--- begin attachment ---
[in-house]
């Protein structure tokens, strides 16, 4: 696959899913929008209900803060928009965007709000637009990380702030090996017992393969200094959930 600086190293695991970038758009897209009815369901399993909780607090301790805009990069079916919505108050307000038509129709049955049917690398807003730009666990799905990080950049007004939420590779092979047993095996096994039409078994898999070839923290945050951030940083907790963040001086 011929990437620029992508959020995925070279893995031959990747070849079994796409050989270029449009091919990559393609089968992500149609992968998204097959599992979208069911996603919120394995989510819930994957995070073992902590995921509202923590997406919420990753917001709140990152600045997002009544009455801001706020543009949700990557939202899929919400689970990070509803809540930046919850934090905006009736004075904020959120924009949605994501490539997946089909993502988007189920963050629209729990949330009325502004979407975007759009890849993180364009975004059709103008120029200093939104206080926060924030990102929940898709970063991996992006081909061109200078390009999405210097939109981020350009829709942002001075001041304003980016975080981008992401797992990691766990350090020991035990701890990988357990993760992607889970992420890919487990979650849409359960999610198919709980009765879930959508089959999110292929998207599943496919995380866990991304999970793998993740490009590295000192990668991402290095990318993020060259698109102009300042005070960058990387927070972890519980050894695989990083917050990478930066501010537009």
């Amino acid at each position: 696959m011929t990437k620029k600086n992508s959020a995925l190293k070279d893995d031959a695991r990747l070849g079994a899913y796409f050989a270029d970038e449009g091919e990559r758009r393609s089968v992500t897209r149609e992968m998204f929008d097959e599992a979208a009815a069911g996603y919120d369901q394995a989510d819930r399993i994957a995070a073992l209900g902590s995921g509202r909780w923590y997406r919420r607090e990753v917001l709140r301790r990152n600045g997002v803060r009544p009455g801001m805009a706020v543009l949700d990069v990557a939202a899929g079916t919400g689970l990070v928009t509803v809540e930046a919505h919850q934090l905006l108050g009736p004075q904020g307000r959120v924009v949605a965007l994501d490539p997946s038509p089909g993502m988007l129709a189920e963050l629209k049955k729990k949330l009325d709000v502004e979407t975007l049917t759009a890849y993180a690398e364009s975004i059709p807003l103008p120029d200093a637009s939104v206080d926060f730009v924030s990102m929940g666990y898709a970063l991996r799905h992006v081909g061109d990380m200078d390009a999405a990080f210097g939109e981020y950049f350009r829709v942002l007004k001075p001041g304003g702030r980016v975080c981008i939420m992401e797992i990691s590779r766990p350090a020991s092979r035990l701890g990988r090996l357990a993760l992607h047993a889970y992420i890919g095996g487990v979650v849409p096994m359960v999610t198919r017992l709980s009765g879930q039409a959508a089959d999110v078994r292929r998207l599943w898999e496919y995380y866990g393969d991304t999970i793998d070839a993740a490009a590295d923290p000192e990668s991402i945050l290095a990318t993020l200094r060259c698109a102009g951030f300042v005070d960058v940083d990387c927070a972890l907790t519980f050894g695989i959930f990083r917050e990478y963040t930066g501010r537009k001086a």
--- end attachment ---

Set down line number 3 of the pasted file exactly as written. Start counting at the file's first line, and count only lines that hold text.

């Amino acid at each position: 696959m011929t990437k620029k600086n992508s959020a995925l190293k070279d893995d031959a695991r990747l070849g079994a899913y796409f050989a270029d970038e449009g091919e990559r758009r393609s089968v992500t897209r149609e992968m998204f929008d097959e599992a979208a009815a069911g996603y919120d369901q394995a989510d819930r399993i994957a995070a073992l209900g902590s995921g509202r909780w923590y997406r919420r607090e990753v917001l709140r301790r990152n600045g997002v803060r009544p009455g801001m805009a706020v543009l949700d990069v990557a939202a899929g079916t919400g689970l990070v928009t509803v809540e930046a919505h919850q934090l905006l108050g009736p004075q904020g307000r959120v924009v949605a965007l994501d490539p997946s038509p089909g993502m988007l129709a189920e963050l629209k049955k729990k949330l009325d709000v502004e979407t975007l049917t759009a890849y993180a690398e364009s975004i059709p807003l103008p120029d200093a637009s939104v206080d926060f730009v924030s990102m929940g666990y898709a970063l991996r799905h992006v081909g061109d990380m200078d390009a999405a990080f210097g939109e981020y950049f350009r829709v942002l007004k001075p001041g304003g702030r980016v975080c981008i939420m992401e797992i990691s590779r766990p350090a020991s092979r035990l701890g990988r090996l357990a993760l992607h047993a889970y992420i890919g095996g487990v979650v849409p096994m359960v999610t198919r017992l709980s009765g879930q039409a959508a089959d999110v078994r292929r998207l599943w898999e496919y995380y866990g393969d991304t999970i793998d070839a993740a490009a590295d923290p000192e990668s991402i945050l290095a990318t993020l200094r060259c698109a102009g951030f300042v005070d960058v940083d990387c927070a972890l907790t519980f050894g695989i959930f990083r917050e990478y963040t930066g501010r537009k001086a």